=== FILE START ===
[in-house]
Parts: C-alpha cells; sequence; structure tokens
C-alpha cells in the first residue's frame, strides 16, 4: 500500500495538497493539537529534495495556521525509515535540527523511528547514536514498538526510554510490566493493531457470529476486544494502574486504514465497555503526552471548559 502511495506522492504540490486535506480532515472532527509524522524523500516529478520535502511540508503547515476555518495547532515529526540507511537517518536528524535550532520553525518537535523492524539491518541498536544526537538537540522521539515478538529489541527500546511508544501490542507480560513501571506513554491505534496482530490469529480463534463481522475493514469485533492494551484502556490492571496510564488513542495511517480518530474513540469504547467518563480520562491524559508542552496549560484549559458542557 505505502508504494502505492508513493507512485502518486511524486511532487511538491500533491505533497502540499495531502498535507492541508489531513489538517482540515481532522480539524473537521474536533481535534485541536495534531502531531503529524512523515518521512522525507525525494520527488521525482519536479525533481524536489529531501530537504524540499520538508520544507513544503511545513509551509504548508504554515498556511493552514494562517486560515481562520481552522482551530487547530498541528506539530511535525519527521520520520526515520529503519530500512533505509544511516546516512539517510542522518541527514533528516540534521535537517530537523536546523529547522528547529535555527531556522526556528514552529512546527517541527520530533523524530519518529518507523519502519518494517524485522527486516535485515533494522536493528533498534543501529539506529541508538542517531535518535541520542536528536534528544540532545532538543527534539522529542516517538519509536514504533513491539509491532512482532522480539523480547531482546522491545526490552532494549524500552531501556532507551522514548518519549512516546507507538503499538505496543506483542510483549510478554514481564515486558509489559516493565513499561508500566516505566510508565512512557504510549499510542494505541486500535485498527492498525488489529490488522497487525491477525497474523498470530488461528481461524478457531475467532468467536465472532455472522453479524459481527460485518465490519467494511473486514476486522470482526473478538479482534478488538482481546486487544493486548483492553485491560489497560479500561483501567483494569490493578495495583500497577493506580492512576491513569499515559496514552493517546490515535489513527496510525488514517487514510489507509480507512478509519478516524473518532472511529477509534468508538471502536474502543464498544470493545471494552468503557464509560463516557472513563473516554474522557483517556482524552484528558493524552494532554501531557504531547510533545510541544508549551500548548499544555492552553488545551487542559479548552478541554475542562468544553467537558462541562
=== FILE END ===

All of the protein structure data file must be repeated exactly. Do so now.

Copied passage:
[in-house]
Parts: C-alpha cells; sequence; structure tokens
C-alpha cells in the first residue's frame, strides 16, 4: 500500500495538497493539537529534495495556521525509515535540527523511528547514536514498538526510554510490566493493531457470529476486544494502574486504514465497555503526552471548559 502511495506522492504540490486535506480532515472532527509524522524523500516529478520535502511540508503547515476555518495547532515529526540507511537517518536528524535550532520553525518537535523492524539491518541498536544526537538537540522521539515478538529489541527500546511508544501490542507480560513501571506513554491505534496482530490469529480463534463481522475493514469485533492494551484502556490492571496510564488513542495511517480518530474513540469504547467518563480520562491524559508542552496549560484549559458542557 505505502508504494502505492508513493507512485502518486511524486511532487511538491500533491505533497502540499495531502498535507492541508489531513489538517482540515481532522480539524473537521474536533481535534485541536495534531502531531503529524512523515518521512522525507525525494520527488521525482519536479525533481524536489529531501530537504524540499520538508520544507513544503511545513509551509504548508504554515498556511493552514494562517486560515481562520481552522482551530487547530498541528506539530511535525519527521520520520526515520529503519530500512533505509544511516546516512539517510542522518541527514533528516540534521535537517530537523536546523529547522528547529535555527531556522526556528514552529512546527517541527520530533523524530519518529518507523519502519518494517524485522527486516535485515533494522536493528533498534543501529539506529541508538542517531535518535541520542536528536534528544540532545532538543527534539522529542516517538519509536514504533513491539509491532512482532522480539523480547531482546522491545526490552532494549524500552531501556532507551522514548518519549512516546507507538503499538505496543506483542510483549510478554514481564515486558509489559516493565513499561508500566516505566510508565512512557504510549499510542494505541486500535485498527492498525488489529490488522497487525491477525497474523498470530488461528481461524478457531475467532468467536465472532455472522453479524459481527460485518465490519467494511473486514476486522470482526473478538479482534478488538482481546486487544493486548483492553485491560489497560479500561483501567483494569490493578495495583500497577493506580492512576491513569499515559496514552493517546490515535489513527496510525488514517487514510489507509480507512478509519478516524473518532472511529477509534468508538471502536474502543464498544470493545471494552468503557464509560463516557472513563473516554474522557483517556482524552484528558493524552494532554501531557504531547510533545510541544508549551500548548499544555492552553488545551487542559479548552478541554475542562468544553467537558462541562